Waking up to 
Depression
  
  

Anon  II  NOV 20 2016

  
Depression was a slow realisation. I had gone through troubles in my life, that’s for sure, but I thought that my feelings of sadness and anger were normal. Basic expected responses to trial and difficulty. These feelings became old friends, and little by little demanded more and more.  They became as if a presence in the room, following behind me, jumping the doors on the train and getting fee entry on the bus. They became familiar, unwanted but also reassuring.

I remember the first day that it became too much.  I woke in the early hours of the morning, as I had been doing for months. The clock read 4.23 as it usually did, and the birds sang a fleeting song outside of the drawn curtains. The cold air buffered my warm blankets, but my mind was already hot, fiery and a thousand thoughts behind. Another dose of heaviness fell into my limbs as I surveyed the day ahead, predicting its course.

I had become used to routine. Morning would be a nonchalant and disengaged blur until placement, where I would first feign and then abandon a smile, anger and resentment building under my chest. I would feel a thrusting sadness behind my breastbone, reaching up behind my eyes and furrowing my brow. Little things would mean everything, and big things nothing. I walked in a constant fight against tears, against outburst and against walking out. Life was pressure. Smiles were the gate holding it in.

Around 10 or 11 am things would relent and something would wash over me, and by afternoon the hell of the morning would seem distant, silly. I would laugh, smile, pretend it was all normal. The dark familiar would sit in the room quietly, angry with my enjoyment.  She would have her turn later, that was known.   Returning home would be a step back into her world. 

Over time I would eat less and less, withdraw more and more. The connection to hunger in my stomach became a lifeline to reality, physical griping to remind me to breathe. The evening dark became oppressive, feeding my head with thoughts of loss and hopelessness. Rumination. Ruination.  Until I drifted off to sleep, Youtube open on videos to fill my head with loud noises and drown out old voices. And so it would be. Day by day, each worsening.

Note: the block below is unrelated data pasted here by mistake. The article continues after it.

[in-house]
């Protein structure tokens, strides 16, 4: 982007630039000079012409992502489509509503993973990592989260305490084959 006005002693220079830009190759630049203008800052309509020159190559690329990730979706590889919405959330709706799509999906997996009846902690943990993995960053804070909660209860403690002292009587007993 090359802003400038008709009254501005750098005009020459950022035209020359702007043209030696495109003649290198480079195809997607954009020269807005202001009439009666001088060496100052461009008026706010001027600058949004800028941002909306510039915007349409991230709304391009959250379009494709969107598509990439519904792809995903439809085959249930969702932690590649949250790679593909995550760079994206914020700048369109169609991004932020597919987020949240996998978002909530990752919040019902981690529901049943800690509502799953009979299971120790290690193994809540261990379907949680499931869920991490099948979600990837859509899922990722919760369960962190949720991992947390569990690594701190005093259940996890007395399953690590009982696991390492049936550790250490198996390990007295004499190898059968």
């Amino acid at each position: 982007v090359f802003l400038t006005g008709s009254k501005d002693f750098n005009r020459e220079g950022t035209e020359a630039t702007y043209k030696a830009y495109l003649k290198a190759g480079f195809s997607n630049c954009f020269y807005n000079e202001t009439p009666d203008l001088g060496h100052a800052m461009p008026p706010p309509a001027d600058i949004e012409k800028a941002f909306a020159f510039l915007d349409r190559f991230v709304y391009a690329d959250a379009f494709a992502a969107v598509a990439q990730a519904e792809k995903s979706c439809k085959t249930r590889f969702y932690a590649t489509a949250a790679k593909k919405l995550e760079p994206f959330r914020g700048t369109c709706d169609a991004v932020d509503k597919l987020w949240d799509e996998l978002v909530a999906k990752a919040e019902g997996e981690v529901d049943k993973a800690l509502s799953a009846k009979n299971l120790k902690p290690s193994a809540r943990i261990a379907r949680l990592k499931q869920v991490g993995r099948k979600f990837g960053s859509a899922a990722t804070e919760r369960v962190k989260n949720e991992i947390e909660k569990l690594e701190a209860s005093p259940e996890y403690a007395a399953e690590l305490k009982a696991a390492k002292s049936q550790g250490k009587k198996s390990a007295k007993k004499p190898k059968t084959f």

This day was too much. The relief never came. I had been thinking of death many days, methods and how to tie up the loose ends. I thought of my eulogy, what I could have left to the world and for what deeds, if any, I could be remembered. Today these thoughts became solid and suddenly reassuring,  no longer met with fear but relief. The end was a choice I had. I choice to end pain. It was that day I sought help. 2 years later, I am the best I have ever been.

The old feelings still live. They are familiar and always will be. The darkness still holds in the night. Each day is a step forward, but I still feel the tar which grips my feet. But years and effort have given me speed.
Depression is a funny thing. It moves in slowly, like a tentative boyfriend or girlfriend, first a toothbrush, then a few pairs of underwear. Then suddenly you realise you have woken up every day with her/him. Your life seems odd without it once it has become the norm.   But freedom from it is okay, as much as it seems scary, you can live again. Thrive.

I hope that perhaps somewhere in this passage you may have spotted something. If you have, get help. Its taking back control.